George W. Smyth to Andrew Smyth
Discusses Political Affairs in Texas, the Convention of 1833, and the Advantages of Settling in Texas.
April 14th 1833
I recd from Mr. Gragg a letter dated 29th Dec in it he informed me that a letter written to Mr Galeagher to which I refered him had not been recd—inclosed I send you a copy, which I promised Mr Gragg in my answer to his of the 29th. Mr Gragg said to me that you had thoughts of visiting the country during the present summer—I desired him to say to you not think of crossing the Mississippi swamp between June & October—I repeat the advise—I have located & expect to settle on the Neaches in Zavalla's Colony—at no great distance from me some valuable selections might be made and if you should think (after seeing the country) that you could promote your interest & the interest of your family by removing to the [country] it I should be extremely happy if we could be near each other—But do not understand me as advising such a course—the situation of the country will not justify such council—It may be for your advantage an may not—I wish you to act entirely on yourown Judgment—The convention which commenced its session on the 1st April dissolved on the 13th they have drafted the form of Constitution which they are willing to addopt and have appointed three commissioners to cary it to Mexico to obtain if possible the approbation of the Supreme Government—The instrument is said to be well executed if it is addopted it will be a glorious epoch in the history of Texas—If not I will not attempt to draw aside the vail for I cannot foresee the consiquences—There is every thing to be hoped however from the prudent policy of Col Austin and of the Commissioners—There lately arrived in Matemoas 2000 troops destined for Texas—Another redgement lately passed through Monteray for the same—A Storm seems to be gathering what will be the result I cannot conjecture—A short time will bring things to a crisis—Give my respects to all inquiring Friends and accept for my Mother & yourself assurances of my affection & esteem.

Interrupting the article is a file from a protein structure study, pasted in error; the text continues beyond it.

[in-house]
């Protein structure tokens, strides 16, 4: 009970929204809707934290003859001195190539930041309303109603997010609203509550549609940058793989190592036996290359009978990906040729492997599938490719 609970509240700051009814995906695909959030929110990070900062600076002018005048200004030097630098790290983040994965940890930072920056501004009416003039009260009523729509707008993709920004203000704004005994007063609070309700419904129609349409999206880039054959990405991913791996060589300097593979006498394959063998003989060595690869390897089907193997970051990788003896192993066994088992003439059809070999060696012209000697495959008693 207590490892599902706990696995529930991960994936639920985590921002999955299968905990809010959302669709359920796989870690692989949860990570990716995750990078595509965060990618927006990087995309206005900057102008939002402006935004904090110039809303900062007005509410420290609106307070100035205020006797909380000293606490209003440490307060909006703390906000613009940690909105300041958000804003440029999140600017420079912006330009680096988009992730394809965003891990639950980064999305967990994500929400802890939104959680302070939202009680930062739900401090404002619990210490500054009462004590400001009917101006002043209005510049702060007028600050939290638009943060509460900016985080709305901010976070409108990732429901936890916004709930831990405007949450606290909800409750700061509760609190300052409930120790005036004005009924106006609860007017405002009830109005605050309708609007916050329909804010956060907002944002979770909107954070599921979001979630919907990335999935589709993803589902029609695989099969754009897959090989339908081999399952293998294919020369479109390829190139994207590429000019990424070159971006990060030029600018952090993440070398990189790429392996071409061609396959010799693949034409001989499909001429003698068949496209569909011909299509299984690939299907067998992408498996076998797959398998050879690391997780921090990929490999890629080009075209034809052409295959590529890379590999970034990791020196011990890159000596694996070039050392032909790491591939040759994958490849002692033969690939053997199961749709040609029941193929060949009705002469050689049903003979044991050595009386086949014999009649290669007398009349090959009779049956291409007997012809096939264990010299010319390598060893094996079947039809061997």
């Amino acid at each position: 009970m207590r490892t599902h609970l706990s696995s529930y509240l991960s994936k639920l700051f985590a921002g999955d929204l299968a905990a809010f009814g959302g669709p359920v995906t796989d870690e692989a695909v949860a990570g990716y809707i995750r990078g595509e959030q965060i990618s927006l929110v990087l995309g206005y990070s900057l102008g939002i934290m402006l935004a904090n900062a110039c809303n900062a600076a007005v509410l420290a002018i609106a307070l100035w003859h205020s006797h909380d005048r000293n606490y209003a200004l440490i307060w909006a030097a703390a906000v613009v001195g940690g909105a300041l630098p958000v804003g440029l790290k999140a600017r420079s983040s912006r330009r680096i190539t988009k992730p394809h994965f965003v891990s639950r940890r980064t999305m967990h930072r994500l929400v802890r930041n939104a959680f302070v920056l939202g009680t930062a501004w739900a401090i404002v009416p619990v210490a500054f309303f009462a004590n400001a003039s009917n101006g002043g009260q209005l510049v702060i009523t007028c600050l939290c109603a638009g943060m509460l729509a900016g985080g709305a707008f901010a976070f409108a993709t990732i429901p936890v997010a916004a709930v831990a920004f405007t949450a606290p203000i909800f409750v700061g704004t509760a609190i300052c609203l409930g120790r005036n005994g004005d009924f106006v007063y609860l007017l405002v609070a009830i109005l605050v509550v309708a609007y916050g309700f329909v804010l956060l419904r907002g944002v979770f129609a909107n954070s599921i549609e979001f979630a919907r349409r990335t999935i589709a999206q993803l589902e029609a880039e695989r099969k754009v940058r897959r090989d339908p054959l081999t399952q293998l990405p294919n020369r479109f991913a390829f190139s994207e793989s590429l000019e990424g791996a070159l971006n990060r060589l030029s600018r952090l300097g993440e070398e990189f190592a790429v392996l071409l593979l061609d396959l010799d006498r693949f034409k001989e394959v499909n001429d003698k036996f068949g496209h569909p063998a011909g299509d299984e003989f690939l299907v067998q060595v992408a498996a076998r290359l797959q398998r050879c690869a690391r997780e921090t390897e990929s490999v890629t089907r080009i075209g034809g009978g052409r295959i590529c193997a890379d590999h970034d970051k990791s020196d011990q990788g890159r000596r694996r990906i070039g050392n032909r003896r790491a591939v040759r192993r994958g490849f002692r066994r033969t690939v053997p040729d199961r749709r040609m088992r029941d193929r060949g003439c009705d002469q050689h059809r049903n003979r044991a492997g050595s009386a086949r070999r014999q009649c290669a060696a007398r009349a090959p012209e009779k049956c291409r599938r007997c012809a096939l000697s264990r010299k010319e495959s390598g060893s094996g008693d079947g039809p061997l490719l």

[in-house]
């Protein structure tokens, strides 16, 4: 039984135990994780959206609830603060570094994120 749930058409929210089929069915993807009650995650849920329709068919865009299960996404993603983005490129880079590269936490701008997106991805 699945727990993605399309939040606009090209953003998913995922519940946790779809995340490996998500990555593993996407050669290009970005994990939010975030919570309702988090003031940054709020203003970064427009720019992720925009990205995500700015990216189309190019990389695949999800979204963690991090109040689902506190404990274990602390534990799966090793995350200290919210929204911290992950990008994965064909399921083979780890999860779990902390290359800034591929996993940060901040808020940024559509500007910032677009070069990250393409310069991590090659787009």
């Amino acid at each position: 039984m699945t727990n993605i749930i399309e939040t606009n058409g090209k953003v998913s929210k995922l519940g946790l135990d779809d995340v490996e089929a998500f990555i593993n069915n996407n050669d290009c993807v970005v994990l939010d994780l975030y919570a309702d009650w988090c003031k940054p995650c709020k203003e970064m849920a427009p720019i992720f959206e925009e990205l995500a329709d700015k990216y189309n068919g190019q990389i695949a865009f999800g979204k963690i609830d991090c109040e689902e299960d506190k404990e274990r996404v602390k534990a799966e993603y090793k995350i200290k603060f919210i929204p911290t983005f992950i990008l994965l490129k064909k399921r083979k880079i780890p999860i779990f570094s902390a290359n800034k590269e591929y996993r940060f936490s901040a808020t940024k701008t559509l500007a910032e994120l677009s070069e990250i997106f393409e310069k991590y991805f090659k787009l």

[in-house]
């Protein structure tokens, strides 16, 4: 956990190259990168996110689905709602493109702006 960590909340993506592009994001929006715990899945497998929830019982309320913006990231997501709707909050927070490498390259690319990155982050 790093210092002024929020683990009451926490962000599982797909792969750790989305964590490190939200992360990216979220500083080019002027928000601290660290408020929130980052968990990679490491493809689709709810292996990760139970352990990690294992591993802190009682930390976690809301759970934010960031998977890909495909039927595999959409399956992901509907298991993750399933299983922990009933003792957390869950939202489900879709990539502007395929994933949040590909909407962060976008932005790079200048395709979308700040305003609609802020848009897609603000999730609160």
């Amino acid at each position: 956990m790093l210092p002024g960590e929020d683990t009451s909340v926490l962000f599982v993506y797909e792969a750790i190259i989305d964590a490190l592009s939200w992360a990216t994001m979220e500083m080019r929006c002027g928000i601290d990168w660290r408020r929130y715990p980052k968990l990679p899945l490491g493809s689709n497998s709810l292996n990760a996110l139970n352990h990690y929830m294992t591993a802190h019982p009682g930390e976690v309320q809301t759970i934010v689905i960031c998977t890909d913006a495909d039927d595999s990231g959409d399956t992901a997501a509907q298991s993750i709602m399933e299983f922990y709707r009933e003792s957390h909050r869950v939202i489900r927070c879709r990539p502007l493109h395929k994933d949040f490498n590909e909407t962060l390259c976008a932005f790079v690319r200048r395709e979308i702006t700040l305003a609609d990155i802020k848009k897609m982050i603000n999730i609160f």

Geo. W. Smyth
P.S. As I have a little space left I will repeat what I have frequently said to you That there is no country in the word where a living can be procured more easily than in Texas. Cattle require no feeding at any Season Hogs require only to kept gentle and Horses require feeding only when in actual service—To counter balance this—the country is very thinly sitled—the education of children difficult & society badly organnised and the Political pot in continual ebulition.